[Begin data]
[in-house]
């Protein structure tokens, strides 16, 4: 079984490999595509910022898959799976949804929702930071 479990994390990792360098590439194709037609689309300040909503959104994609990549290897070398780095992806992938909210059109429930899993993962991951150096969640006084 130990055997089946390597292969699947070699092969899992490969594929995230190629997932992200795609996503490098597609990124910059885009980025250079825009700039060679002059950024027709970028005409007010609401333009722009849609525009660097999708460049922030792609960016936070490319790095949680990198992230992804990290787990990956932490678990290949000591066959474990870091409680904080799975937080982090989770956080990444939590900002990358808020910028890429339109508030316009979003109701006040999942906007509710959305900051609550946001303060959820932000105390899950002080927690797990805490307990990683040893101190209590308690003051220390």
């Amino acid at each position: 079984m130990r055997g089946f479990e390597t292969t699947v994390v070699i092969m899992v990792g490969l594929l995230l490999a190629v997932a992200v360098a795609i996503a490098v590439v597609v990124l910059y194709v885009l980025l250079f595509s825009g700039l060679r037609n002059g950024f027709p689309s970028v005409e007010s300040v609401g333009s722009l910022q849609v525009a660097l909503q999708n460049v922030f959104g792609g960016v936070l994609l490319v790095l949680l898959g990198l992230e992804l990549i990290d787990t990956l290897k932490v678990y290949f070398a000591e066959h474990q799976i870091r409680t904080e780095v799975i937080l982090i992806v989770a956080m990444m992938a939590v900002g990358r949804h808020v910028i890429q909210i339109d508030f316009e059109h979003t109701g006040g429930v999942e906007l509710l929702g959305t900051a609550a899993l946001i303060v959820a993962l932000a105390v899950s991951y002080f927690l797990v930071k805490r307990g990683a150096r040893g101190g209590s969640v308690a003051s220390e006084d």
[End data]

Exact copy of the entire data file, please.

[in-house]
């Protein structure tokens, strides 16, 4: 079984490999595509910022898959799976949804929702930071 479990994390990792360098590439194709037609689309300040909503959104994609990549290897070398780095992806992938909210059109429930899993993962991951150096969640006084 130990055997089946390597292969699947070699092969899992490969594929995230190629997932992200795609996503490098597609990124910059885009980025250079825009700039060679002059950024027709970028005409007010609401333009722009849609525009660097999708460049922030792609960016936070490319790095949680990198992230992804990290787990990956932490678990290949000591066959474990870091409680904080799975937080982090989770956080990444939590900002990358808020910028890429339109508030316009979003109701006040999942906007509710959305900051609550946001303060959820932000105390899950002080927690797990805490307990990683040893101190209590308690003051220390």
């Amino acid at each position: 079984m130990r055997g089946f479990e390597t292969t699947v994390v070699i092969m899992v990792g490969l594929l995230l490999a190629v997932a992200v360098a795609i996503a490098v590439v597609v990124l910059y194709v885009l980025l250079f595509s825009g700039l060679r037609n002059g950024f027709p689309s970028v005409e007010s300040v609401g333009s722009l910022q849609v525009a660097l909503q999708n460049v922030f959104g792609g960016v936070l994609l490319v790095l949680l898959g990198l992230e992804l990549i990290d787990t990956l290897k932490v678990y290949f070398a000591e066959h474990q799976i870091r409680t904080e780095v799975i937080l982090i992806v989770a956080m990444m992938a939590v900002g990358r949804h808020v910028i890429q909210i339109d508030f316009e059109h979003t109701g006040g429930v999942e906007l509710l929702g959305t900051a609550a899993l946001i303060v959820a993962l932000a105390v899950s991951y002080f927690l797990v930071k805490r307990g990683a150096r040893g101190g209590s969640v308690a003051s220390e006084d």